On Triple Beams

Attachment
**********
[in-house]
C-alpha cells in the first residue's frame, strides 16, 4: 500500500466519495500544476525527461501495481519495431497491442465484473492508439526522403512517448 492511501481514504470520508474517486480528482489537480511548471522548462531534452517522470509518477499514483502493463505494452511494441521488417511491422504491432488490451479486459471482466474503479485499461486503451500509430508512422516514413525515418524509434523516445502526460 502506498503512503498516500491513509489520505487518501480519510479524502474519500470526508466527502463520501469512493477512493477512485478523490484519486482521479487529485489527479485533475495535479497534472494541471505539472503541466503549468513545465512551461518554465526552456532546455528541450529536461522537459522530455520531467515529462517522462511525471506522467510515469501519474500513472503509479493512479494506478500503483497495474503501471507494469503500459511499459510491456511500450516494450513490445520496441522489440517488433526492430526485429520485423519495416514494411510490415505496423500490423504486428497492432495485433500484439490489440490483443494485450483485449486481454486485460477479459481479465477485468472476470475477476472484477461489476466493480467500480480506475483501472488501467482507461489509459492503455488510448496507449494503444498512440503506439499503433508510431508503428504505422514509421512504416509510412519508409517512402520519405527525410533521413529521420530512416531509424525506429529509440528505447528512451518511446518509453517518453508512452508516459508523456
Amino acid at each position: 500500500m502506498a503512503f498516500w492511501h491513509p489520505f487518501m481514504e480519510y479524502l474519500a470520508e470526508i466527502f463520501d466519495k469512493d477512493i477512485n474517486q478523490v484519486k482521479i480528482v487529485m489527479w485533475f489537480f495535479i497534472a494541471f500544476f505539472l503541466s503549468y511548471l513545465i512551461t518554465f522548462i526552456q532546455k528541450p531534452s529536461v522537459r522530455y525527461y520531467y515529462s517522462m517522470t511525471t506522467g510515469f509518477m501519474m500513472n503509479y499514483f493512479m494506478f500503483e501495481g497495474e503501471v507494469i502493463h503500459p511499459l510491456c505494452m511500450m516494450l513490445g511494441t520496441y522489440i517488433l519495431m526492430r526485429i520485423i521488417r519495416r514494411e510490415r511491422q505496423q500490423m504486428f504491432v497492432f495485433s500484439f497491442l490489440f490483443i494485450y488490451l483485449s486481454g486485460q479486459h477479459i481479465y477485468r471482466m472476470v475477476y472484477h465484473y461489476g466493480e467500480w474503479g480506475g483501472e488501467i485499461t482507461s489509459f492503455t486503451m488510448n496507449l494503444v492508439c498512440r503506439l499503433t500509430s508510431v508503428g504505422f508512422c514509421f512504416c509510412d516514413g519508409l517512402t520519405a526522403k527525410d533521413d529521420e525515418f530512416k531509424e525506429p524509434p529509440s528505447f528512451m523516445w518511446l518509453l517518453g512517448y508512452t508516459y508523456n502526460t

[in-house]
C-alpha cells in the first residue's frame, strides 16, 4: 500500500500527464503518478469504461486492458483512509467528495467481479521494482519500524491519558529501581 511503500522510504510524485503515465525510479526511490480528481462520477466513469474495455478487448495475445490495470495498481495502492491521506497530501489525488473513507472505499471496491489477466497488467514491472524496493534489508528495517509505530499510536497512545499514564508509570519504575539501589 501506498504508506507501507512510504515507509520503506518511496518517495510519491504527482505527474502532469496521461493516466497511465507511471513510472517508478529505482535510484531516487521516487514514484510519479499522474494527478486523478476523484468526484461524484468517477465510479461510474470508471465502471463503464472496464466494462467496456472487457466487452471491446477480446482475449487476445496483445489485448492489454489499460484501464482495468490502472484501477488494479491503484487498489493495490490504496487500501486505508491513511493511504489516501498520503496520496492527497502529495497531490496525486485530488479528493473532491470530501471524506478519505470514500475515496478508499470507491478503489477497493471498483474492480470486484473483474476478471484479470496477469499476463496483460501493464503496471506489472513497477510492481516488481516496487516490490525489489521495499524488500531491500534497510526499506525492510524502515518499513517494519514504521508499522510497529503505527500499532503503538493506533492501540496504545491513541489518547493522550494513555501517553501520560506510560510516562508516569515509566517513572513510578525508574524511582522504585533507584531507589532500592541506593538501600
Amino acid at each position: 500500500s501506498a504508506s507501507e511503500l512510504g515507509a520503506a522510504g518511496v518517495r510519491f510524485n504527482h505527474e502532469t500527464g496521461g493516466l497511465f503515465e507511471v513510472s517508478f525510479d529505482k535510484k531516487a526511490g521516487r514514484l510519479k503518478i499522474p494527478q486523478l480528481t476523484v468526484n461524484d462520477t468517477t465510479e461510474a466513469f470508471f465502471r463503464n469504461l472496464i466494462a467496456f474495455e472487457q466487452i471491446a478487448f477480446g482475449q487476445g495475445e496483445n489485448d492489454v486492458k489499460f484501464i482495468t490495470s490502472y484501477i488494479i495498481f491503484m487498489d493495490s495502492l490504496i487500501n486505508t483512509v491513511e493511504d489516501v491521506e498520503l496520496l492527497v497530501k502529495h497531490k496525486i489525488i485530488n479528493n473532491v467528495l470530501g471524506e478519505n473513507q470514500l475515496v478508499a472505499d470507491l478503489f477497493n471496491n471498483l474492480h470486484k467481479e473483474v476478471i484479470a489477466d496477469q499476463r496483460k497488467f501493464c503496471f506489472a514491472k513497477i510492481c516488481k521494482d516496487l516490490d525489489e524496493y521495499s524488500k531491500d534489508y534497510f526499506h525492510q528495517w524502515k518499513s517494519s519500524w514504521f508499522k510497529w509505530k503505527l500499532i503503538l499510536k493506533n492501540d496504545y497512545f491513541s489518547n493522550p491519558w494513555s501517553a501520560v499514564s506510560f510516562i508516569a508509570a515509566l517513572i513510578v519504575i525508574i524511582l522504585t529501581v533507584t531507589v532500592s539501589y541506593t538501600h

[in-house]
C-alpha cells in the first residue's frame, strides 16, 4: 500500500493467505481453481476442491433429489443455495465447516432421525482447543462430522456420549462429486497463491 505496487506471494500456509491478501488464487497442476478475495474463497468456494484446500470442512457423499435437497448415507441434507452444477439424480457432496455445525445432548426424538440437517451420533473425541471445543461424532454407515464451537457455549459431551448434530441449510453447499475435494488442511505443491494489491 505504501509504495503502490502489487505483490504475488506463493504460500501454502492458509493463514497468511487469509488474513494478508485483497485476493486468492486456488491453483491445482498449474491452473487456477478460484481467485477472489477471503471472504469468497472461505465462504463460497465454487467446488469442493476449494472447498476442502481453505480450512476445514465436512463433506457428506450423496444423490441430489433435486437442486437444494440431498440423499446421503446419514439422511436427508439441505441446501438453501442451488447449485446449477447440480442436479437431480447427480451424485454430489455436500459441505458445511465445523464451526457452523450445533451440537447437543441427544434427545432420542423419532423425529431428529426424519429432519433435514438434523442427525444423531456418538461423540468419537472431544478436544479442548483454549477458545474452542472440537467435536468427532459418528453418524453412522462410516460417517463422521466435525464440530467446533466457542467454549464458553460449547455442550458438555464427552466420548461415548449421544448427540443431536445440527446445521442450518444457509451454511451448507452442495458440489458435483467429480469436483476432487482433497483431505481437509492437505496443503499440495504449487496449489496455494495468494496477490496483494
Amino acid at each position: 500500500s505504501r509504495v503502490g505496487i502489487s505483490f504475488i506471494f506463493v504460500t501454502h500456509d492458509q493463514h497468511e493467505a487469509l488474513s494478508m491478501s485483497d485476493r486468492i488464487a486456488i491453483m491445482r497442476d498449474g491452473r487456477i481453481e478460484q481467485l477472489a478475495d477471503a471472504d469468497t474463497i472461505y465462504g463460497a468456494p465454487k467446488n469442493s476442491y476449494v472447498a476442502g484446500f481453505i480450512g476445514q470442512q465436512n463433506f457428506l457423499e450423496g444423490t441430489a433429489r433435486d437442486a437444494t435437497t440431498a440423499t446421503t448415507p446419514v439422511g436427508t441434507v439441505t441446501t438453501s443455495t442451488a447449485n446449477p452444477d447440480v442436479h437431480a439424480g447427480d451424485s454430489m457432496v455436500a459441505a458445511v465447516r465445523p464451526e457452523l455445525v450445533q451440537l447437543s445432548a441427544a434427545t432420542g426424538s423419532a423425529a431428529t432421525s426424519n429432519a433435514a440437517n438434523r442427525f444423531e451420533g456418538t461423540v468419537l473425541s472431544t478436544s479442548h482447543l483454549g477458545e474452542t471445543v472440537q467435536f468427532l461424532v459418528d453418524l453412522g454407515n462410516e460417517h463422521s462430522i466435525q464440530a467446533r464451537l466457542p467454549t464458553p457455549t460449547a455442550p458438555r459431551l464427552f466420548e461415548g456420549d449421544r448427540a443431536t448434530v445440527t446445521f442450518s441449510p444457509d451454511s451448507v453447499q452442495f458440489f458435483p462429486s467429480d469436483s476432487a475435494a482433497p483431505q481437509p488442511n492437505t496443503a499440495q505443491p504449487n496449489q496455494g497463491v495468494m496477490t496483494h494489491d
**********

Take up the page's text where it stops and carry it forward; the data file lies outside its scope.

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Back in the days when studios were prohibitively expensive sonic temples where only the most professional, label-backed bands were able to afford time in their hallowed halls, lo-fi recording was more a thing of necessity than a stylistic choice. But now, in the era of easy-as-pie digital recording, a band has to go out of their way to really make something grimy. And while some might still think of this aesthetic as limited or restricting, Detroit garage punks Tyvek revel in the grime and uncertainty that can only be found when the needle is thoroughly buried in the red. While their fourth album, On Triple Beams, definitely follows in the skull-splitting footsteps of the band's earlier work, the album has a distinctively different feel. Rather than feeling crushed down and distorted, it feels more like you're in the basement with the band, evoking the sort of ear fatigue that will make anyone with tinnitus from one too many basement shows feel immediately nostalgic for the eardrum-destroying sounds that can only come from a punk band refracting off of dingy concrete walls. This roomy feeling helps the album feel more relatable and natural than other lo-fi records, giving the impression that this is a loud recording of loud music rather than simply a recording that was distorted into something new. Treatises on fidelity aside, On Triple Beams' marriage of the Dead Milkmen's irreverence and Wire's brilliant, repetitive simplicity makes the album one that will definitely scratch the itch for any punk fan, and will make a quick fan out of anyone not already on board with Tyvek's grinding punk goodness.

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